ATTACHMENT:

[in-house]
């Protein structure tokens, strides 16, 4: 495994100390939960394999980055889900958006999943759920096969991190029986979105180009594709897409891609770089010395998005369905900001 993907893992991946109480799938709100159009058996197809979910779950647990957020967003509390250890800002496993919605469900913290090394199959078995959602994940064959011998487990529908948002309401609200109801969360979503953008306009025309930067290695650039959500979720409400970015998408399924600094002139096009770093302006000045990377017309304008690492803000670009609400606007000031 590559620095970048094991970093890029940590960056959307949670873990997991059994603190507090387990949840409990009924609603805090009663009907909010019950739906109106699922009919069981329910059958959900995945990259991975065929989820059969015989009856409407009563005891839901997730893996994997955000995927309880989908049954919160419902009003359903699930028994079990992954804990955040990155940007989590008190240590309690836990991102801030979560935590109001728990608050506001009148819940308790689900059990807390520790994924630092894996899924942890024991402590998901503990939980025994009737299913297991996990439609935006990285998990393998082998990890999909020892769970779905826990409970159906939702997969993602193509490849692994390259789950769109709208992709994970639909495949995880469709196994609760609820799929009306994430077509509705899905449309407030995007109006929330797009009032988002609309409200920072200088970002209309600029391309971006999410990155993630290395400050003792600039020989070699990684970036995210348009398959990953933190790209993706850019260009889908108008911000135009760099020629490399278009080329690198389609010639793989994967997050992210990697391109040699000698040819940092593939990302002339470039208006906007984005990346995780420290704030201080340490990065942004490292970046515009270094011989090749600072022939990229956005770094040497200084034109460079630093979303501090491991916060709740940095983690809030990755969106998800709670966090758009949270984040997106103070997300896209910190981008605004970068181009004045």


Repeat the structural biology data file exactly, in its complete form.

[in-house]
């Protein structure tokens, strides 16, 4: 495994100390939960394999980055889900958006999943759920096969991190029986979105180009594709897409891609770089010395998005369905900001 993907893992991946109480799938709100159009058996197809979910779950647990957020967003509390250890800002496993919605469900913290090394199959078995959602994940064959011998487990529908948002309401609200109801969360979503953008306009025309930067290695650039959500979720409400970015998408399924600094002139096009770093302006000045990377017309304008690492803000670009609400606007000031 590559620095970048094991970093890029940590960056959307949670873990997991059994603190507090387990949840409990009924609603805090009663009907909010019950739906109106699922009919069981329910059958959900995945990259991975065929989820059969015989009856409407009563005891839901997730893996994997955000995927309880989908049954919160419902009003359903699930028994079990992954804990955040990155940007989590008190240590309690836990991102801030979560935590109001728990608050506001009148819940308790689900059990807390520790994924630092894996899924942890024991402590998901503990939980025994009737299913297991996990439609935006990285998990393998082998990890999909020892769970779905826990409970159906939702997969993602193509490849692994390259789950769109709208992709994970639909495949995880469709196994609760609820799929009306994430077509509705899905449309407030995007109006929330797009009032988002609309409200920072200088970002209309600029391309971006999410990155993630290395400050003792600039020989070699990684970036995210348009398959990953933190790209993706850019260009889908108008911000135009760099020629490399278009080329690198389609010639793989994967997050992210990697391109040699000698040819940092593939990302002339470039208006906007984005990346995780420290704030201080340490990065942004490292970046515009270094011989090749600072022939990229956005770094040497200084034109460079630093979303501090491991916060709740940095983690809030990755969106998800709670966090758009949270984040997106103070997300896209910190981008605004970068181009004045």